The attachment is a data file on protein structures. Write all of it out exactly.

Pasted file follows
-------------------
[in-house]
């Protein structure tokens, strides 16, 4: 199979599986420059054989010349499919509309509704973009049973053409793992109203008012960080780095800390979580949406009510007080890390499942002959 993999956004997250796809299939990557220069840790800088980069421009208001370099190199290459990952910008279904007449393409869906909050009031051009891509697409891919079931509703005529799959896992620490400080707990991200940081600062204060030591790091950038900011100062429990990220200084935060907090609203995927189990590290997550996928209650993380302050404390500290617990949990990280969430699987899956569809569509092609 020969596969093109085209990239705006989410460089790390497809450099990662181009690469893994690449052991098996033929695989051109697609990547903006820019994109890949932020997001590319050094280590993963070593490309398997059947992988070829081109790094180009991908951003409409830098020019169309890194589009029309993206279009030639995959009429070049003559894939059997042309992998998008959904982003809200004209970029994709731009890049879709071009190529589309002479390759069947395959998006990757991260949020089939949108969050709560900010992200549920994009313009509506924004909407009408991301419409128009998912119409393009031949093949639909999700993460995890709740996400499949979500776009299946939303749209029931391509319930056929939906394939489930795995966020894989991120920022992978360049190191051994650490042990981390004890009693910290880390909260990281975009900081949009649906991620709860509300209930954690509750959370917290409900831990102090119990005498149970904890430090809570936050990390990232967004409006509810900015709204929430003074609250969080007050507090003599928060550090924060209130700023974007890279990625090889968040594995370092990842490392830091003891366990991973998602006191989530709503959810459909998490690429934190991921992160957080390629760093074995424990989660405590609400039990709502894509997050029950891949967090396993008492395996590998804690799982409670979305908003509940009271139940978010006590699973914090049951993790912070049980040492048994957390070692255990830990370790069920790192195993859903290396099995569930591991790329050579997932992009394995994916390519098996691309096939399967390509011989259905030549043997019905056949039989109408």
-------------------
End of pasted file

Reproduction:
[in-house]
């Protein structure tokens, strides 16, 4: 199979599986420059054989010349499919509309509704973009049973053409793992109203008012960080780095800390979580949406009510007080890390499942002959 993999956004997250796809299939990557220069840790800088980069421009208001370099190199290459990952910008279904007449393409869906909050009031051009891509697409891919079931509703005529799959896992620490400080707990991200940081600062204060030591790091950038900011100062429990990220200084935060907090609203995927189990590290997550996928209650993380302050404390500290617990949990990280969430699987899956569809569509092609 020969596969093109085209990239705006989410460089790390497809450099990662181009690469893994690449052991098996033929695989051109697609990547903006820019994109890949932020997001590319050094280590993963070593490309398997059947992988070829081109790094180009991908951003409409830098020019169309890194589009029309993206279009030639995959009429070049003559894939059997042309992998998008959904982003809200004209970029994709731009890049879709071009190529589309002479390759069947395959998006990757991260949020089939949108969050709560900010992200549920994009313009509506924004909407009408991301419409128009998912119409393009031949093949639909999700993460995890709740996400499949979500776009299946939303749209029931391509319930056929939906394939489930795995966020894989991120920022992978360049190191051994650490042990981390004890009693910290880390909260990281975009900081949009649906991620709860509300209930954690509750959370917290409900831990102090119990005498149970904890430090809570936050990390990232967004409006509810900015709204929430003074609250969080007050507090003599928060550090924060209130700023974007890279990625090889968040594995370092990842490392830091003891366990991973998602006191989530709503959810459909998490690429934190991921992160957080390629760093074995424990989660405590609400039990709502894509997050029950891949967090396993008492395996590998804690799982409670979305908003509940009271139940978010006590699973914090049951993790912070049980040492048994957390070692255990830990370790069920790192195993859903290396099995569930591991790329050579997932992009394995994916390519098996691309096939399967390509011989259905030549043997019905056949039989109408």